But it's as true in America as it was in my high school that only a certain kind of aspiring black leader has a shot at power: A nonthreatening person who keeps the mask on in a tacit agreement not to remind white people of persistent inequality and lingering bias, the legacy of slavery.
When such a person is elected, be it Obama or anyone else, black voters are likely to be disappointed. Because the first black president won't - can't - be a "race leader," someone who has stood out front on black issues, made a career of calling white leadership on the carpet. It will be someone like Obama. When white and black high school students clashed in Jena, La., and the black students were punished harshly, the country's black leaders declared it blatant racism and organized a march on the town. Obama kept his distance, issuing a nonjudgmental plea for unity.
That's how I played it, too, when I took the podium in my speech for the presidency of Ooltewah High.
I had spoken proper English on the campaign trail and I did it in my lone campaign speech, vowing to work with all students and teachers to make the school - our school - a better place for everyone. Internally, I fought the notion that I had downplayed my race to advance my ambitions. I promised myself that if I won I'd represent all students, black and white. I had to be the person I was.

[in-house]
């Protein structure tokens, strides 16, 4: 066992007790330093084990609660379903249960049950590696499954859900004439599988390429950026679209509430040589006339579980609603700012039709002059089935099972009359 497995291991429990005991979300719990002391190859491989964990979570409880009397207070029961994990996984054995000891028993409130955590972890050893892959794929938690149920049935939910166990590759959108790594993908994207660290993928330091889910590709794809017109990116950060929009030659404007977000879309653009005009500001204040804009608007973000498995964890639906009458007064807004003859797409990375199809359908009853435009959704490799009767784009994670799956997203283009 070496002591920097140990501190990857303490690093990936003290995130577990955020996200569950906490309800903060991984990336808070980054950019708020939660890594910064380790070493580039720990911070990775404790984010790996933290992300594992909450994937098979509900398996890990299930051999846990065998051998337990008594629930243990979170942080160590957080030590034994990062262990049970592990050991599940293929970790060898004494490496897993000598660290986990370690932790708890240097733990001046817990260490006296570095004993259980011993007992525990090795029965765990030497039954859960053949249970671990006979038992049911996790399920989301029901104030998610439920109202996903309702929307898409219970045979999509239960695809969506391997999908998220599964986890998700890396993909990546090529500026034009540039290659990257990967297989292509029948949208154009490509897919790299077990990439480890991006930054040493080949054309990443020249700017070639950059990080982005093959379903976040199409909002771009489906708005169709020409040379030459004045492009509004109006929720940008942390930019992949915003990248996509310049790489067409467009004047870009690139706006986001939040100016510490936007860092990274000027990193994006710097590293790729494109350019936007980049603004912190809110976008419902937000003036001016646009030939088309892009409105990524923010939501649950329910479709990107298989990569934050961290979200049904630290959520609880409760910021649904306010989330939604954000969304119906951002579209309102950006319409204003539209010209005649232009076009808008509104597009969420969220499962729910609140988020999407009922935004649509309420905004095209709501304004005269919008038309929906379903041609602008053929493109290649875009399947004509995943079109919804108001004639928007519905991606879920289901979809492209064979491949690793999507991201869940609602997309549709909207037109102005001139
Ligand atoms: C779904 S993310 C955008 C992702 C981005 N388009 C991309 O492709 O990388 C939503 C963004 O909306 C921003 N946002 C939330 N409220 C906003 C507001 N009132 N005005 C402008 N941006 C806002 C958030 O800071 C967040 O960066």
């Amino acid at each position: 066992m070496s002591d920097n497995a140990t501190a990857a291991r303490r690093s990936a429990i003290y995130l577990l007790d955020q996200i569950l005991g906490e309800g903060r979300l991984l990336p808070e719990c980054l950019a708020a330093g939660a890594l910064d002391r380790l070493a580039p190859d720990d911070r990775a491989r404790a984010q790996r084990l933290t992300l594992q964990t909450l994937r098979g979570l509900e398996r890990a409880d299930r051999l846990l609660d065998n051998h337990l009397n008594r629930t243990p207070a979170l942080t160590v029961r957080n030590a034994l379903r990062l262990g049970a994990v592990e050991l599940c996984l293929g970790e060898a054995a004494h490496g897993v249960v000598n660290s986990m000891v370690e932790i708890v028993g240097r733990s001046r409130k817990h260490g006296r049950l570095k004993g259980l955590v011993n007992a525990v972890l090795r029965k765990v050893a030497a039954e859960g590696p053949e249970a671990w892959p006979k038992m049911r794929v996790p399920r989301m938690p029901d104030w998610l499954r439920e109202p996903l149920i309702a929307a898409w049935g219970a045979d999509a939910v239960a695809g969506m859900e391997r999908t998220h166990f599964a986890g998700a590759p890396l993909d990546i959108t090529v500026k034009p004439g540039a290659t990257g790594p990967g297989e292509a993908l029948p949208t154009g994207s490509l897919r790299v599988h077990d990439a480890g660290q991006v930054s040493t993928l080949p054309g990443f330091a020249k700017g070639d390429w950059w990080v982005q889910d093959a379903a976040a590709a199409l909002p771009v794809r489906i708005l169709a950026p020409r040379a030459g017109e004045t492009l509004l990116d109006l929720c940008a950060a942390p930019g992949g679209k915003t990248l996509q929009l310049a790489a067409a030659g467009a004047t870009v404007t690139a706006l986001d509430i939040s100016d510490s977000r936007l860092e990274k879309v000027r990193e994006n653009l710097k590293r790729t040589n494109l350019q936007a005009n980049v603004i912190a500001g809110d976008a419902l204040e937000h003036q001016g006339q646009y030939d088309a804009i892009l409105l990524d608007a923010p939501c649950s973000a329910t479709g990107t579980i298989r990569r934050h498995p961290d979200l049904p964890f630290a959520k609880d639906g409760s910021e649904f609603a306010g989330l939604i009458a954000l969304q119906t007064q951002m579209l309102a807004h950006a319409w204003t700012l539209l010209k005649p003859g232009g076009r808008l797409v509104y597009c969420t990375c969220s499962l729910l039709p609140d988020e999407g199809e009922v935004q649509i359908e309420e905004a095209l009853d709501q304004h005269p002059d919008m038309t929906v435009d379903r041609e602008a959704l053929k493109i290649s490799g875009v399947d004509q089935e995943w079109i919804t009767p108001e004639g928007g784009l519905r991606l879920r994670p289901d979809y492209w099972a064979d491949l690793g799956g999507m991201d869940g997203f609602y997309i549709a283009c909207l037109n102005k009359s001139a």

When election day came, I lost by 44 votes.
In the decades since, when I've dusted off those memories, I've often wondered why Bobby Lollar, a genial, smart, but low-profile student, defeated me. Was I too black for the white students? Too inauthentic for my black classmates? Did I let the mask slip in some way?
I eventually concluded that Ooltewah High in 1980 just wasn't ready for an African-American to lead its student body.
It's taken about as long for me to accept my cross-racial fluency as an asset, not just a source of conflict. If my generation is the first to have a real, legitimate chance at presidential power, perhaps the generation behind us - white and black kids reared on rap-metal, interracial romances on television, and images of the first black man to seriously contend for a presidential nomination - will be the first with a chance to enjoy it.
Joseph Williams is the deputy chief of the Globe's Washington Bureau. He can be reached at email@example.com.